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In Remembrance: Jan Nona

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View Lisa Evans's blog posts
02 December 2013, 1:06 PM
Big-hearted fighter never gave up
Jan Nona in her kitchen, with tap water contaminated by coal ash. (Photo courtesy of Aaron Jaffe / Circle of Blue)

“You have the right to safe drinking water in this country. They took that right away from us.”

Jan Nona, 1939–2014

This Thanksgiving the world lost a great woman. With unequaled intelligence and tenacity, Jan Nona fought for clean water in her small Indiana town after toxic coal ash from the Northern Indiana Public Service Company (NIPSCO) poisoned the town’s drinking water with deadly chemicals. NIPSCO and the local landfill owner tried to hide evidence of contamination, but Jan was there to uncover the truth.

Jan Nona in front of her Town of Pines home, one of the many with water contaminated by coal ash.Jan Nona in front of her Town of Pines home, one of the many with water contaminated by coal ash.
(Photo courtesy of Lisa Evans)

As a founding member of People In Need of Environmental Safety (PINES), Jan maintained a “war room,” stocked with binders of documents and boxes of videotapes, maps, and photographs. She opened her home to neighbors, elected officials, lawyers and journalists.

With absolutely no experience in law, science or environmental advocacy, this retired secretary for U.S. Steel employed her raw intelligence to catalogue hundreds of pieces of evidence dating back decades to expose the dumping that threatened her family and her neighbors. Her work for PINES hastened a federal order requiring the polluters to install a public water system. Jan’s unerring sense of justice, her instinct for uncovering the truth, and her superb organizational skills were invaluable to this effort.

Jan was the most effective of activists—she fought smart and never gave up. Jan inspired her friends and neighbors and was endlessly generous with her homemade fudge, beef stew and heaping portions of sharp good humor.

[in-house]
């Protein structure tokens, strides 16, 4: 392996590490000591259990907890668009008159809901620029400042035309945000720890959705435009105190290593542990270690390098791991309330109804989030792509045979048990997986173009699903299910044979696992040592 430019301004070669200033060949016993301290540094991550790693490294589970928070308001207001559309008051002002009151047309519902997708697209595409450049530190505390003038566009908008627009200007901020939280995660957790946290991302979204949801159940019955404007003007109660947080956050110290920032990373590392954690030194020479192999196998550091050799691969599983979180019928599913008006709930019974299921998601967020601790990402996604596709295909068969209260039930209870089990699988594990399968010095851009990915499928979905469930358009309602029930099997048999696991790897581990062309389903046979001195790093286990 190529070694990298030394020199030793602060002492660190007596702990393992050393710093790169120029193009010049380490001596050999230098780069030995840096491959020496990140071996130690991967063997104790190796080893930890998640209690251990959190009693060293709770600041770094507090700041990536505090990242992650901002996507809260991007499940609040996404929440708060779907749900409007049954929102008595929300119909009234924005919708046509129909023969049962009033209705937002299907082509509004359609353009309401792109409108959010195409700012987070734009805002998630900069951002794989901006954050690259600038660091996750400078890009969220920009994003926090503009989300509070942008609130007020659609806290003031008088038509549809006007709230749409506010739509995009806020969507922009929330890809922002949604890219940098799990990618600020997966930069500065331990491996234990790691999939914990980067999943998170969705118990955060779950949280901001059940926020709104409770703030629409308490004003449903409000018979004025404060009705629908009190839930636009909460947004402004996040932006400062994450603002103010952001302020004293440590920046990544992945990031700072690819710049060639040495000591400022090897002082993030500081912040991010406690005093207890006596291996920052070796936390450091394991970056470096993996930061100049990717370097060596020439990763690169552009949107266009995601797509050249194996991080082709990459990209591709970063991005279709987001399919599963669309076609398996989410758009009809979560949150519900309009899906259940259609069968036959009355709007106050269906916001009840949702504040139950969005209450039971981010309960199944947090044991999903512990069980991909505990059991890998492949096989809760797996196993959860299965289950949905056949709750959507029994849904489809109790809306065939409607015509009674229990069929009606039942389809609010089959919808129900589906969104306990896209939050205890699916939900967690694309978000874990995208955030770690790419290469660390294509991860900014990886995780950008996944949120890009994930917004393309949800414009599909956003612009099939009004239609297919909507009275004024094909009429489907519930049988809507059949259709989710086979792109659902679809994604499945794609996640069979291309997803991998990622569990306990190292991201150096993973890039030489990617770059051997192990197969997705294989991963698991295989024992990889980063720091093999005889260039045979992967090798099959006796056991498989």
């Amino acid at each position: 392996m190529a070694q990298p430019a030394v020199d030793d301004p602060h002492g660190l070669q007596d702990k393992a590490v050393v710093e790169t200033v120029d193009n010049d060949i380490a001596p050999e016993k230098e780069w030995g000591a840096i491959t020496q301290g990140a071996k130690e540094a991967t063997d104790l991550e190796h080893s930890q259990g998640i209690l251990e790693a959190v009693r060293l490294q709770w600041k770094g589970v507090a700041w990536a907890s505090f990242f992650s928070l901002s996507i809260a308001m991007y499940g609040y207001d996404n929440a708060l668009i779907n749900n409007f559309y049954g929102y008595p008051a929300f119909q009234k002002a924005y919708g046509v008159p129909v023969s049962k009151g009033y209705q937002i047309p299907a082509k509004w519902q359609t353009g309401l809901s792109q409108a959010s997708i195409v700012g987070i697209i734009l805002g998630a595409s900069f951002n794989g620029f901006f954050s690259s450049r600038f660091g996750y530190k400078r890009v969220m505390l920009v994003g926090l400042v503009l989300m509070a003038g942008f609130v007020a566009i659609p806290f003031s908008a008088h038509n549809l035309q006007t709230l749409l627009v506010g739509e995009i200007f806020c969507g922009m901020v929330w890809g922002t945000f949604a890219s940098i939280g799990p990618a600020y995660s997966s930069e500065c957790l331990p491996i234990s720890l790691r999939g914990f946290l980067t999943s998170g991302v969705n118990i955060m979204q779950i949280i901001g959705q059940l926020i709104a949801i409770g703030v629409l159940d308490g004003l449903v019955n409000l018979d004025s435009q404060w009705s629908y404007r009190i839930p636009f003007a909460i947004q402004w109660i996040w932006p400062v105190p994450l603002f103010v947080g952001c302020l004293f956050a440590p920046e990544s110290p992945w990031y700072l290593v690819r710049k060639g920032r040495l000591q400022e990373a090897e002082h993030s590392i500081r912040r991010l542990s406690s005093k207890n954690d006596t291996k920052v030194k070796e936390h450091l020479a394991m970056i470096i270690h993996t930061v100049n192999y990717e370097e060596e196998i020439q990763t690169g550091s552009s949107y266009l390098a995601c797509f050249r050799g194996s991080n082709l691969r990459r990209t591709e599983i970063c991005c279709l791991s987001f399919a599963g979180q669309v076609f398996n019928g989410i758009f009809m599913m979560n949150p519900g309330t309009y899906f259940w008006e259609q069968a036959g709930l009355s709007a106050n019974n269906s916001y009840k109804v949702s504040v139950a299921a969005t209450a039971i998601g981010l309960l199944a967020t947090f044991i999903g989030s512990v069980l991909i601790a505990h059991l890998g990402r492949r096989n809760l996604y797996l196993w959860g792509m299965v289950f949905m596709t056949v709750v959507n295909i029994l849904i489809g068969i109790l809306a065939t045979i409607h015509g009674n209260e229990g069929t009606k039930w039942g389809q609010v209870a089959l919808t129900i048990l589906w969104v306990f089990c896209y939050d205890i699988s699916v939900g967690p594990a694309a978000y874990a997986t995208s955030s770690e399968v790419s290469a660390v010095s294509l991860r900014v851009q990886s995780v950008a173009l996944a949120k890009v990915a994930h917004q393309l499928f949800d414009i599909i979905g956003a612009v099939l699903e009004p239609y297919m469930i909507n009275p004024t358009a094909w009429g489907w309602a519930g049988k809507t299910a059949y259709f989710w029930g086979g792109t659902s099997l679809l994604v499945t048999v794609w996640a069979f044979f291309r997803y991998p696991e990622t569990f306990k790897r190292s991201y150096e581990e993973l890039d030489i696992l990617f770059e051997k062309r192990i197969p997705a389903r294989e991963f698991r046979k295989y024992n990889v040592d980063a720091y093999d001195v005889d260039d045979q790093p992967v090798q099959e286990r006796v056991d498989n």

Jan inspired me, my family, and my colleagues. As Charles Norris, the hydrogeologist for the citizens of the Town of Pines expressed so well: “Jan was rock-hard and soil soft.”

Sweet as her famous fudge but tough as steel, a woman like Jan comes along once in a lifetime. The world will sorely miss one incredibly kind, caring and talented woman and we are all thankful for the work and legacy she leaves behind.

I first met Jan at a meeting organizing a group to fight a garbage transfer station in the Pines. She provided invaluable advice and support in this fight. Jan was a born organizer who was not afraid to do the hard work. She also knew the value of delegating tasks...I'm proud to say that I was one of Jan's minions on a number of occasions!

Jan, you were, and remain, a force!

I never knew Jan but certainly admire her qualities. Those who house these qualities are the real heroes of this world. They never wait for a big funder's check to get started and may never have that support. They are driven by something else--a sense of justice and the need to try to protect the environment their community calls home.

I really believe they are carried away on the wings on angels because they have stood, alone when necessary, for justice and right and for the rights of those who have not yet found their voice.

Thanks to Jan and the Jans of this world for their service.


Jan, Ginger and Chuck Norris were and are my saving grace. They gave me the strength to continue my fight against the "supposed" beneficial use of coal ash on town roads in New York. Jan made me believe I should and could stop bothering the three Lisa(s) and take one step at a time. Bless you always!

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